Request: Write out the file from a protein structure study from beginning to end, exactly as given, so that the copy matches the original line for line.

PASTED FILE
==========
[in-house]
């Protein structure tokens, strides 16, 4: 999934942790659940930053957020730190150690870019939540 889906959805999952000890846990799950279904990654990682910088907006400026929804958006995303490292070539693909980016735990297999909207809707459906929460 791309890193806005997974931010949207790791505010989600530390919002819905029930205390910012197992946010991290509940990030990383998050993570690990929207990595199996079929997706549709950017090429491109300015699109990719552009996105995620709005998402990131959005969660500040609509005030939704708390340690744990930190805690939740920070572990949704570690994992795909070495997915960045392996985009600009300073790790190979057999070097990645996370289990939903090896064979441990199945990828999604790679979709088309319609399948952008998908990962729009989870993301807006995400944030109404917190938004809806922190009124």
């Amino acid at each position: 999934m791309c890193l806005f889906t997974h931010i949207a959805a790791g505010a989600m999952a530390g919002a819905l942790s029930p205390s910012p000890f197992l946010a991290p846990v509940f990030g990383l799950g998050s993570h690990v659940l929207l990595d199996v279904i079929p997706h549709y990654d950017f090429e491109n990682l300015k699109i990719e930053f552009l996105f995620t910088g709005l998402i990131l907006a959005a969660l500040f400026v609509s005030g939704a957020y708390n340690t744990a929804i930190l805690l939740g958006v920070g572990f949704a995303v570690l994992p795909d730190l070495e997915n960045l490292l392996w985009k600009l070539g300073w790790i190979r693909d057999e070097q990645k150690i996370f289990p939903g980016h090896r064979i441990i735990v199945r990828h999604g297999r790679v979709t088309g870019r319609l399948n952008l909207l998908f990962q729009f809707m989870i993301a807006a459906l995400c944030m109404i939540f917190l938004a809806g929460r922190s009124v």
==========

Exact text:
[in-house]
């Protein structure tokens, strides 16, 4: 999934942790659940930053957020730190150690870019939540 889906959805999952000890846990799950279904990654990682910088907006400026929804958006995303490292070539693909980016735990297999909207809707459906929460 791309890193806005997974931010949207790791505010989600530390919002819905029930205390910012197992946010991290509940990030990383998050993570690990929207990595199996079929997706549709950017090429491109300015699109990719552009996105995620709005998402990131959005969660500040609509005030939704708390340690744990930190805690939740920070572990949704570690994992795909070495997915960045392996985009600009300073790790190979057999070097990645996370289990939903090896064979441990199945990828999604790679979709088309319609399948952008998908990962729009989870993301807006995400944030109404917190938004809806922190009124």
């Amino acid at each position: 999934m791309c890193l806005f889906t997974h931010i949207a959805a790791g505010a989600m999952a530390g919002a819905l942790s029930p205390s910012p000890f197992l946010a991290p846990v509940f990030g990383l799950g998050s993570h690990v659940l929207l990595d199996v279904i079929p997706h549709y990654d950017f090429e491109n990682l300015k699109i990719e930053f552009l996105f995620t910088g709005l998402i990131l907006a959005a969660l500040f400026v609509s005030g939704a957020y708390n340690t744990a929804i930190l805690l939740g958006v920070g572990f949704a995303v570690l994992p795909d730190l070495e997915n960045l490292l392996w985009k600009l070539g300073w790790i190979r693909d057999e070097q990645k150690i996370f289990p939903g980016h090896r064979i441990i735990v199945r990828h999604g297999r790679v979709t088309g870019r319609l399948n952008l909207l998908f990962q729009f809707m989870i993301a807006a459906l995400c944030m109404i939540f917190l938004a809806g929460r922190s009124v």